On two occasions Marian came to Britain in order to travel with us to the French Alps to ski. On the way back from the second ski holiday, she was almost refused re-admission to Britain by the immigration authorities, on the grounds that she had arrived in Britain three times in recent years, without leaving once. Would that it were so - then there would still be two Marians left alive!
Always, if she had not visited for a longer time, there was the sense of a Marian shaped hole waiting to be filled. Now it never will be filled again, and I think that I shall always miss her.
Tolkien Society webmaster at the time of writing this (6th April 1999).
Marian became a member of the Sisters of Mercy in 1992, although for a long time we were unable to come up with a nickname for her that was both appropriate and acceptable to her. Marian was present at several events at the Temple, at which she not only gave us the pleasure of her company, but was invaluable in the tidying and washing up departments - qualities which are notably lacking in most Sisters !
I shall remember Marian most for her unfailing good humour, even in the face of sometimes severe provocation , for her willingness to help others and to make herself useful, for her optimism and perseverance, and lastly, but not least, for the courage which she showed during her illness, often hiding her fears and playing down bad news to avoid worrying others. She always put other people before herself.
The world won't be quite the same without her.
I first met Marian at the Northfarthing Innmoot in March 1982. It was my first TS event and for Marian it was the last thing she was going to attend on that visit as she was going to be flying home next day. I didn't see her again for some considerable number of months after that, but when we did meet up again she recognised me from that meeting in the upstairs room of the Valiant Trooper. We became friends and I met her every time she came over to visit the UK. We attended both TS events and those organised by the Viking and Medieval re-enactment societies where she had many friends. To get around to some of these events when she was over for a whole year, she bought the rustiest car I have ever helped mend - once having to swipe a length of rubber hose off a (hopefully) abandoned car in High Wycombe. Those times of going a-viking are long over now but I will always remember those summer days camped in fields all over the countryside with a crowd of like minded eccentrics.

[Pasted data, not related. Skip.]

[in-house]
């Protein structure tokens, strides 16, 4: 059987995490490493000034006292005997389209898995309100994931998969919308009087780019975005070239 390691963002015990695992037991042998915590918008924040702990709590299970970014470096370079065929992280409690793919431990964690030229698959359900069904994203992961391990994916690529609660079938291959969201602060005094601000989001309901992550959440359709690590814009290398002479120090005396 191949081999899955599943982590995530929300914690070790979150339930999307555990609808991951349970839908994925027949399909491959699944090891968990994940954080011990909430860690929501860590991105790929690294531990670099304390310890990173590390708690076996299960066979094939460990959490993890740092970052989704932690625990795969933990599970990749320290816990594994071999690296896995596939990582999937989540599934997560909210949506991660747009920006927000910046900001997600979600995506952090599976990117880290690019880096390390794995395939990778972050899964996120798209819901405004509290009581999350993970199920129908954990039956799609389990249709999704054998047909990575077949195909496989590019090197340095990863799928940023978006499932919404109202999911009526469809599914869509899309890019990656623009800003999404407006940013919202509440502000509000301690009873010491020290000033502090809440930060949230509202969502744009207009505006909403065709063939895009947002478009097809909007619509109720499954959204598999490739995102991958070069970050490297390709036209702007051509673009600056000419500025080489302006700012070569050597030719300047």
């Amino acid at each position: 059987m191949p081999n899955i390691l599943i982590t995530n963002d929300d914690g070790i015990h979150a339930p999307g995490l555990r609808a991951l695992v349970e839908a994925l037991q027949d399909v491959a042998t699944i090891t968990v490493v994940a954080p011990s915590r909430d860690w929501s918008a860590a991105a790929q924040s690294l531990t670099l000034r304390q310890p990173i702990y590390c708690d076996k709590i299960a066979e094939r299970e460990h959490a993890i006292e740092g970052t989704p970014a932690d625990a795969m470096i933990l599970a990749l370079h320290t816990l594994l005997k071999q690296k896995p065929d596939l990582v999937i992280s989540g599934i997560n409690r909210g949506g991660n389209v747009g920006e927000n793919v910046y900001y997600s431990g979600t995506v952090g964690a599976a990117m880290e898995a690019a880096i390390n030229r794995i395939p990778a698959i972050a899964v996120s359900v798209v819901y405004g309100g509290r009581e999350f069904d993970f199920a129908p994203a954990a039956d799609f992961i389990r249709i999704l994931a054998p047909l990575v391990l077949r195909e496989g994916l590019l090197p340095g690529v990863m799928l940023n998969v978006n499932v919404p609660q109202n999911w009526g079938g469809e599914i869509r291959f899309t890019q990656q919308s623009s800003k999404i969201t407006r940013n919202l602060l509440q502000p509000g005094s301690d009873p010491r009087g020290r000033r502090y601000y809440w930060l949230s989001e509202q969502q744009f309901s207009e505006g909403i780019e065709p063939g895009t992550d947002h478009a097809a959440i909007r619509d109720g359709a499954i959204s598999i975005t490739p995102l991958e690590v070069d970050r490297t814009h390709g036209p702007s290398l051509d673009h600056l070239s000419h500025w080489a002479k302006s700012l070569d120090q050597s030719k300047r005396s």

We can't remember when we first met Marian; possibly at our first Oxonmoot. She was always a friendly face, who we got to know gradually over the years. We knew her principally as an artist - she took the vague waffling ideas of the 1992 Centenary Conference and turned them into a dragon of great personality (Andy was involved in scanning and digitally doctoring it).
Some years later, when the Italian Tolkien Society was forming itself, they wanted to use the image as part of their logo, and asked us to make an introduction to Marian. This is significant for two reasons: firstly because the Italian TS is, quite simply, the most stylish TS in the world, it shows the standard of her work, and secondly it is a superb example of a Marian-and-Andy collaborative project.